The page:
Question 1:
But why is this constructor made private? I mean even if its public the object is still properly constructed and there's no risk of unsafe publication.

Question 2:
What is the guarantee in the factory method that the "safe" is published only after the constructor returns? I mean why
"SafeListener safe = new SafeListener();" happens before "source.registerListener(safe.listener);" in the factory method.

Jeremy Manson said...

@HB: Q1: I believe that the idea is that if the constructor were public, the call to registerListener() would have to go in the constructor, which would be unsafe.

Q2: Final fields are not guaranteed to be properly constructed until the constructor has finished (regardless of when they are set). Once the constructor is finished, you can safely publish the reference to the object that was constructed and assume that it was safe. I don't have JCiP in front of me, so I don't know why he is publishing safe.listener instead of safe (which seems safer). You might ask Brian.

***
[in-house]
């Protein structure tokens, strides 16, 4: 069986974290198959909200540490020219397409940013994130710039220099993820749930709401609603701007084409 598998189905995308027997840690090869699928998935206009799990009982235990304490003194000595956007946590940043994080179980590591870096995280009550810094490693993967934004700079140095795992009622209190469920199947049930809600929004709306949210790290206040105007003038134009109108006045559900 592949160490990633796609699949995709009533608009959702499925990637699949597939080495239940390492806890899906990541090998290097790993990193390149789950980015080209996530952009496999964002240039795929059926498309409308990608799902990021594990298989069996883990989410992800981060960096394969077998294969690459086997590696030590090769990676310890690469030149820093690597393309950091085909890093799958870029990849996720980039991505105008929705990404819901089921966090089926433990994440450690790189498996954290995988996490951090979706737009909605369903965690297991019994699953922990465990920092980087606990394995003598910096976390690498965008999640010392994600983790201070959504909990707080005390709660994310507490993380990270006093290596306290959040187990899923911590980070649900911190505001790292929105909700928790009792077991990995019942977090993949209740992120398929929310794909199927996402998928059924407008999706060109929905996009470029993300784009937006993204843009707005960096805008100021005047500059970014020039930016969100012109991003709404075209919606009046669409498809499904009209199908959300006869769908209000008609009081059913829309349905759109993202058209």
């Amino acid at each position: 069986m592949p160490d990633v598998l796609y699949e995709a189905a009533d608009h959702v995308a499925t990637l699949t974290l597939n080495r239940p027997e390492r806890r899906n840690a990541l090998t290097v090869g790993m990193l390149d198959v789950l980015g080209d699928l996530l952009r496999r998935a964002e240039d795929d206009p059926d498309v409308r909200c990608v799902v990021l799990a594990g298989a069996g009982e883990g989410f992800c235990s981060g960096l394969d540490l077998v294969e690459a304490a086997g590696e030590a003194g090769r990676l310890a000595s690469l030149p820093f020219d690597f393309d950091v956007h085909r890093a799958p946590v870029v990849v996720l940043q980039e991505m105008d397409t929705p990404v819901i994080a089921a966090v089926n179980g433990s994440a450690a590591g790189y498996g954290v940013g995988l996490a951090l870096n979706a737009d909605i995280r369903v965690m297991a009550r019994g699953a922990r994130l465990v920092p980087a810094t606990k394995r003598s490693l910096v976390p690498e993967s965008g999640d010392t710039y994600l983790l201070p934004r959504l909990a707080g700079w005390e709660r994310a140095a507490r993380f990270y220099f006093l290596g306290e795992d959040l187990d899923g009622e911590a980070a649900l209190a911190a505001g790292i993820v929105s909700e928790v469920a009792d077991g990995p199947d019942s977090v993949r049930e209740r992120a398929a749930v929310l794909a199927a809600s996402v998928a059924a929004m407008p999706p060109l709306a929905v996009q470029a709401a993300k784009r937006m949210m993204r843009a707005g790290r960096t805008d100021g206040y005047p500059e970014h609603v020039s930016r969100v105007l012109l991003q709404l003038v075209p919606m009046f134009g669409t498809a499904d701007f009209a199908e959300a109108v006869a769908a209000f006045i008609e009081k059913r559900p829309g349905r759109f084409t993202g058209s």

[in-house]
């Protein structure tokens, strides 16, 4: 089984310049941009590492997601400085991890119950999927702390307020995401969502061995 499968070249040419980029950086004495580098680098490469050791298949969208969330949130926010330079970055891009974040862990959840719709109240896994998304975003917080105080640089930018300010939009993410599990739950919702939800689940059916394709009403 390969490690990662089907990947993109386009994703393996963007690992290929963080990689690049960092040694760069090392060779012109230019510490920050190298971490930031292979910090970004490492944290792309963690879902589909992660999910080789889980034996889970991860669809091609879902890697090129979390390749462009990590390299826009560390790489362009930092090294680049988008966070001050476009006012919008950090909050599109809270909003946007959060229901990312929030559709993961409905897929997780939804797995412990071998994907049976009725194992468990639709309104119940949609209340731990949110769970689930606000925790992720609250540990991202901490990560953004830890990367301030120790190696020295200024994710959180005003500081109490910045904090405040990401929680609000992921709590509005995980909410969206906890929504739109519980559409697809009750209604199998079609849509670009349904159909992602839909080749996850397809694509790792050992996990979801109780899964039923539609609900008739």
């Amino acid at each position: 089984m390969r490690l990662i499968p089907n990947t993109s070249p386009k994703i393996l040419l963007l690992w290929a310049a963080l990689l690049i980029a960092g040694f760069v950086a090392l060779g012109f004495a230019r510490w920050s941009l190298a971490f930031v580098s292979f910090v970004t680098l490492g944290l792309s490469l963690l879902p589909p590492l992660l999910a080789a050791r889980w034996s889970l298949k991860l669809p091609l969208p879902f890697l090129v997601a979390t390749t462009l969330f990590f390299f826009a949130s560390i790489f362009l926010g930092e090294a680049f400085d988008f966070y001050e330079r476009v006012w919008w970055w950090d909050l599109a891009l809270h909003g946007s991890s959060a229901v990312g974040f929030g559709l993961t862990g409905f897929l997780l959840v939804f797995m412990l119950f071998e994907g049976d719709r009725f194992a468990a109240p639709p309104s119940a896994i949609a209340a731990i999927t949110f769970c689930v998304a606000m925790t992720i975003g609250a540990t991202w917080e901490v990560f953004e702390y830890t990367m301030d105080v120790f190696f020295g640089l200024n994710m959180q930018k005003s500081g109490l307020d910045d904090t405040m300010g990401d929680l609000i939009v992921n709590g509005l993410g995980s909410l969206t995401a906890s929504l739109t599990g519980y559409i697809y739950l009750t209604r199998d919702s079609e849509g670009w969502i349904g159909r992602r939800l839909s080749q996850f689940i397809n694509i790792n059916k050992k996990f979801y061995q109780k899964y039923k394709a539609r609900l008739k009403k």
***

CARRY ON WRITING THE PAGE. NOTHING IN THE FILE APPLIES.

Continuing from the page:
HB said...

Thanks for your reply.

Like you said "Once the constructor is finished, you can safely publish the reference to the object that was constructed and assume that it was safe." What I wanted to know is that is the constructor in "SafeListener safe=new SafeListener()" finished before "source.registerListener(safe.listener);" so that "safe" is properly published?

Jeremy Manson said...

Yes. The constructor finishes when .. er.. the constructor finishes.

HB said...

Sorry didn't see your reply. But I didn't mean that.
Okay consider this as you have given in an example earlier,
//Expanding safe=new SafeListener()
localRef=[alloc]
localRef.listener=....
safe=localRef;

Here if the compiler reorders the last two statements like:
safe=localRef;
localRef.listener=....
and before the initialization of second statement is completed, it registers safe in "source.registerListener(safe);"(as you said that its safer to publish "safe") then isn't "safe" improperly published?

Jeremy Manson said...

@HB - The code in isolation doesn't scream "safe" to me. I don't have my copy of JCiP handy to check it, though.